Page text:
The back door to Hell
This semi-sequel to Dario Argento’s international hit Suspiria is one of his strangest, most nightmarish features. And, says Argento, one of his most difficult. He had all the enthusiasm he needed to tell the tale of the second Mother, but the pieces of the puzzle fell into place in an odd crazy-quilt pattern of mystery, dread and violence that seemed to have a mind of its own.
Rose Elliot (Irene Miracle), a poet in New York, finds a book written by the architect Varelli – the man who designed the building she lives in. The book, entitled The Three Mothers, is about a trio of witch sisters, each of whom hired Varelli to build a great house – one in Germany, one in Italy, and the third in America. Each house marked a doorway to Hell, and would be guarded closely by one of the witches. The book uses veiled clues to tell where to find the keys to each doorway, and how to reveal the face of the Mother guarding it.
Rose sends a letter to her brother Mark about it before trying to find out if the book is telling the truth. She sneaks into the cellar in search of the key, but finds a strange flooded room with a corpse in it. Fleeing, she hears voices saying she’s seen too much, and decides to lay low instead of calling the police.
Mark (Leigh McCloskey), a music student in Rome, receives the letter, but is distracted by the stare of a strange, beautiful girl (Ania Pieroni) and leaves it behind before he can read it. His girlfriend Sara (Eleonora Giorgi) retrieves it, but is stabbed to death by an intruder before she can tell him about it. He phones Rose to fill her in on what has happened, but they’re cut off by interference on the long distance line.
Hearing an intruder in the house, Rose tries to hide in the cellar of the building, where – amid breaking glass – the killer catches up with her (a scene that most people always remember from the film).
Mark comes to New York, but finds his sister missing. He meets Rose’s friend Elise Stallone Van Alder (Daria Nicolodi) from upstairs, who tells him more about the building and knows how to talk through the walls (a trick echoed in Argento’s Opera). The pair investigate together, drawing ever closer to the secret of the Mother of Darkness, who still dwells within the building – though Argento doesn’t reveal her identity until the end.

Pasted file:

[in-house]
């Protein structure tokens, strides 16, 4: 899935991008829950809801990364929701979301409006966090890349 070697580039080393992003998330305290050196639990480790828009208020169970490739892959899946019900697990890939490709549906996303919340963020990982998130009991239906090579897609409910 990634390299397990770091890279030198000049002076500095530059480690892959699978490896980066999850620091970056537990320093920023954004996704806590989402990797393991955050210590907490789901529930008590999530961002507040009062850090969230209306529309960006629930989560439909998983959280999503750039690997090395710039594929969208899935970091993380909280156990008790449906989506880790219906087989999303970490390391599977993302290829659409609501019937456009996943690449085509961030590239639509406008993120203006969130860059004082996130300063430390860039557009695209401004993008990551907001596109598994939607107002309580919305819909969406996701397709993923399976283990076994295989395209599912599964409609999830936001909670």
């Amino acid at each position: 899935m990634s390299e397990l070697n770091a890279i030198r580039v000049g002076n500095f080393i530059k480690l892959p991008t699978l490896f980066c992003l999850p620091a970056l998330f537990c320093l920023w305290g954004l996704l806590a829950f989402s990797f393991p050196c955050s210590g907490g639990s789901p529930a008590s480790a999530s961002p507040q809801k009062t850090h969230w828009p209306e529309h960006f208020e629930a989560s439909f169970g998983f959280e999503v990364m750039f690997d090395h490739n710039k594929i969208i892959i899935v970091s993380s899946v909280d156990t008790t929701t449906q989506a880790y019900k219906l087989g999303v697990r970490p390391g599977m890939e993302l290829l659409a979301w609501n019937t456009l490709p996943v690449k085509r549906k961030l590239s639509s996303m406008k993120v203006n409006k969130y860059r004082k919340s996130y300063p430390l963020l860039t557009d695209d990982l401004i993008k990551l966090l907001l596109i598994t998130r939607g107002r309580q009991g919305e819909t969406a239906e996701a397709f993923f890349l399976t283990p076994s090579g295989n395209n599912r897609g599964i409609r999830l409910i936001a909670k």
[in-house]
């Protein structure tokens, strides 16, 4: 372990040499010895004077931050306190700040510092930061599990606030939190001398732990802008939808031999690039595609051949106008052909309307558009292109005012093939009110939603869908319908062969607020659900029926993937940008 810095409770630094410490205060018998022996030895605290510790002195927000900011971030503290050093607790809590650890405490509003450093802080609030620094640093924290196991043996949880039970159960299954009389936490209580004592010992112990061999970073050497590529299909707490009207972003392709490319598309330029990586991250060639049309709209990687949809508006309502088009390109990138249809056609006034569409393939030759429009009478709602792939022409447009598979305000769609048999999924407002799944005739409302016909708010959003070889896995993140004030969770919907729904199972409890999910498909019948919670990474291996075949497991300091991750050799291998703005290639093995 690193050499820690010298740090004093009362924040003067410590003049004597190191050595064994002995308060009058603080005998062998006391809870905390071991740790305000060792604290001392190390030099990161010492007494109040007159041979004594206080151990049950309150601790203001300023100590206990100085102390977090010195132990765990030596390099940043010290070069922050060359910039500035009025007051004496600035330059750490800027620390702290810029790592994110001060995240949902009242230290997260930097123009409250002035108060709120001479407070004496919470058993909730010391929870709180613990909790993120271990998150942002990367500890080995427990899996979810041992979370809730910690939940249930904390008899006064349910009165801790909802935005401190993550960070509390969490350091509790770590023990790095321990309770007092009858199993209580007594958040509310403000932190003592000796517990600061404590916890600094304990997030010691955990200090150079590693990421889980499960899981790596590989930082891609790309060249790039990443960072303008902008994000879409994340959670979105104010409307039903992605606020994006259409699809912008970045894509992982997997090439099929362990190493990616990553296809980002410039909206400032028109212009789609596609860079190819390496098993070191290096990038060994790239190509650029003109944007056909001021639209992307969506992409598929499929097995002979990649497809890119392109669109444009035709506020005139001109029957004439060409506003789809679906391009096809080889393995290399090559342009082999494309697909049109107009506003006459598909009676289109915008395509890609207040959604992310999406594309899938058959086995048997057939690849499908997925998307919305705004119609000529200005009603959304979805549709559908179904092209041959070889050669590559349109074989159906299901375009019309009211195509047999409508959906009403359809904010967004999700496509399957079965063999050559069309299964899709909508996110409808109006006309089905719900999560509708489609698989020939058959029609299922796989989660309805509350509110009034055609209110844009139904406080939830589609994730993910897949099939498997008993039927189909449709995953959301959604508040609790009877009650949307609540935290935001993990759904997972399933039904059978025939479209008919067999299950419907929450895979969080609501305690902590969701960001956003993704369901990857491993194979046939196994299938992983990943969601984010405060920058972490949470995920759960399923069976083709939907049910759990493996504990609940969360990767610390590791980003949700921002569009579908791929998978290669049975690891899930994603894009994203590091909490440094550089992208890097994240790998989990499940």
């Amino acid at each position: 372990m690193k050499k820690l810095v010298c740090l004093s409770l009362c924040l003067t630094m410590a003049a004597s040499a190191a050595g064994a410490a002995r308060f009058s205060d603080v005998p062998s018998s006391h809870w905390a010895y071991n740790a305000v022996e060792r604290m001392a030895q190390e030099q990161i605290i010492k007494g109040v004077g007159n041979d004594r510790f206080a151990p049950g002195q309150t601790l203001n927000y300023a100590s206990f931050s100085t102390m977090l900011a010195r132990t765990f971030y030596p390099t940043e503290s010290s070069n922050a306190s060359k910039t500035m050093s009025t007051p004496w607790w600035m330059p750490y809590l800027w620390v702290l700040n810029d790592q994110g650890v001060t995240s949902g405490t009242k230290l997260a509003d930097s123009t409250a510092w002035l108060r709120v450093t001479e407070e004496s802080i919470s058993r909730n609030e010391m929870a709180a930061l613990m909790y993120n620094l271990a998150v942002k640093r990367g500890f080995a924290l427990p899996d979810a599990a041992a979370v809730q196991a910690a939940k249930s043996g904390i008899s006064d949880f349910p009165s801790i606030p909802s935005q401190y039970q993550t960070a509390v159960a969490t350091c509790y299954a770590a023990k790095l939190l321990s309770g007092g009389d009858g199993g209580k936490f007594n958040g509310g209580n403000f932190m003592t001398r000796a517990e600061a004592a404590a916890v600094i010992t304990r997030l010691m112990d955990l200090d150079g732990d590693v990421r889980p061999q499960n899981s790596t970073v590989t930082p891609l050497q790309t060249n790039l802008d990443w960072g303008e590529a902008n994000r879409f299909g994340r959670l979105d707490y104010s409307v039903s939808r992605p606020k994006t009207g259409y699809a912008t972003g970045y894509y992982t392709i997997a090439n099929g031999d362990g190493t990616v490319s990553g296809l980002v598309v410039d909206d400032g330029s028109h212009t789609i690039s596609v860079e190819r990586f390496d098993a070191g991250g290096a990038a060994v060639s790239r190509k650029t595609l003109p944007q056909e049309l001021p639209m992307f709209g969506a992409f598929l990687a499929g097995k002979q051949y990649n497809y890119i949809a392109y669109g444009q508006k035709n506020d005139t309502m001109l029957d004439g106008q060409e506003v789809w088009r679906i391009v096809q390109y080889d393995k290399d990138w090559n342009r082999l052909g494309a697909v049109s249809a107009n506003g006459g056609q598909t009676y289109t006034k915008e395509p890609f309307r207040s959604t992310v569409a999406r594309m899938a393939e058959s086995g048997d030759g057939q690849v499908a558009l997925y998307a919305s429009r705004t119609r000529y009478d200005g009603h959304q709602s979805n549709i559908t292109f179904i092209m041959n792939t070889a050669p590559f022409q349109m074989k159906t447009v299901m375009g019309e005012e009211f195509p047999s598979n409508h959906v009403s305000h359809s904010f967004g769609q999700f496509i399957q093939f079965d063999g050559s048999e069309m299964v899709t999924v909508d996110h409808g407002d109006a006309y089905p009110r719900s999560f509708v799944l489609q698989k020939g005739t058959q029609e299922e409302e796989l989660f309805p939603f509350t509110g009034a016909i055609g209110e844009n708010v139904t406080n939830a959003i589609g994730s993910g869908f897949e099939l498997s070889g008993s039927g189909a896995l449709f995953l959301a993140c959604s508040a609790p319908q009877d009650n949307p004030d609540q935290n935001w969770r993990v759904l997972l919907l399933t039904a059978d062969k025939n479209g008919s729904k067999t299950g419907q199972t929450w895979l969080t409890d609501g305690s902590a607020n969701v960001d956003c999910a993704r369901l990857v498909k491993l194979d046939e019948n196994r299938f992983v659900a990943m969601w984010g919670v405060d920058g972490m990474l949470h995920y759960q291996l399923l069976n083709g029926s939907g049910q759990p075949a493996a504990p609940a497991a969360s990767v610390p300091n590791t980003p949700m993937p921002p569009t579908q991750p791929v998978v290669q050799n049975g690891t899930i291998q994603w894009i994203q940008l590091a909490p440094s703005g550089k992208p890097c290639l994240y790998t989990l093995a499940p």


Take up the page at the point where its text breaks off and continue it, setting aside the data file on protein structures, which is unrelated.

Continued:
Separated, Mark takes ill and collapses as if poisoned. Elise searches for him, but is attacked by cats (a scary scene ruined by a clearly seen hand throwing a cat at her – pause at around 67:11 to see it).
Mark recovers, apparently due to the “heart medicine” administered by a nurse (Veronica Lazar) who tends an old man in the building. Mark questions Kazanian (Sacha Pitoeff), who owns the antique shop next door where Rose bought the book, but learns little. Kazanian makes himself a target for the Dark Mother when he starts killing the many cats that live around the house. He gets eaten by rats in Central Park – during a lunar eclipse! – and the ice cream man on the scene is no help at all.
Like many Argento films, half the appeal is in the fact that you never know what’s coming next, so I won’t reveal any more. Rest assured that there are plenty of eye-gouging shocks and creeping terrors before Mark discovers the key to Inferno.
Suspiria was Argento’s greatest success, both critically and financially. Released relatively intact, it brought Argento whatever fame he has in America. Argento’s films have had a history of ill treatment plaguing them, both in theatrical release and on video, but Inferno was dealt with particularly harshly. Despite its status as a sequel to a hit, 20th Century Fox shelved it, only giving it a brief video release in 1985 – the pan & scan cropped picture rendering the already zigzagging story even more incomprehensible.
The videotape version had few cuts, but listed an 89-minute running time on the box anyway, leading to rumors that there were two editions released. It’s been a while since I looked at the tape, but I’d swear there’s a lot here I didn’t see before. Due to the inattention of its distributors, the film has been hard to find but much sought after by a growing legion of fans.
Now those fans own DVD labels, and neglected genre films like this one are finally getting their due.
The themes to the film are sharp edges and water, carefully painted in Argento’s Technicolor red and blue palette. The DVD transfer looks soft in places, probably due to Argento’s technique of oversaturating certain colors, which are wonderfully vibrant. The soundtrack is almost as loud as Suspiria, alternating roars and whispers, but all are reproduced with great clarity – so warn your neighbors and crank up the volume. Unfortunately, there are no subtitle options to help out at lower decibel levels. The electronic Keith Emerson soundtrack takes a back seat to sinister classical themes, including Argento’s beloved Verdi operas.
Subtitles are available for the disc’s main extra: an onscreen interview with Argento. The man is a great, underrated director, a decent writer, and a visionary genius, but sometimes he comes off as the world’s oldest Goth teen. The liner notes contain a recent interview with perennial soap star McCloskey, who gives his view of the production.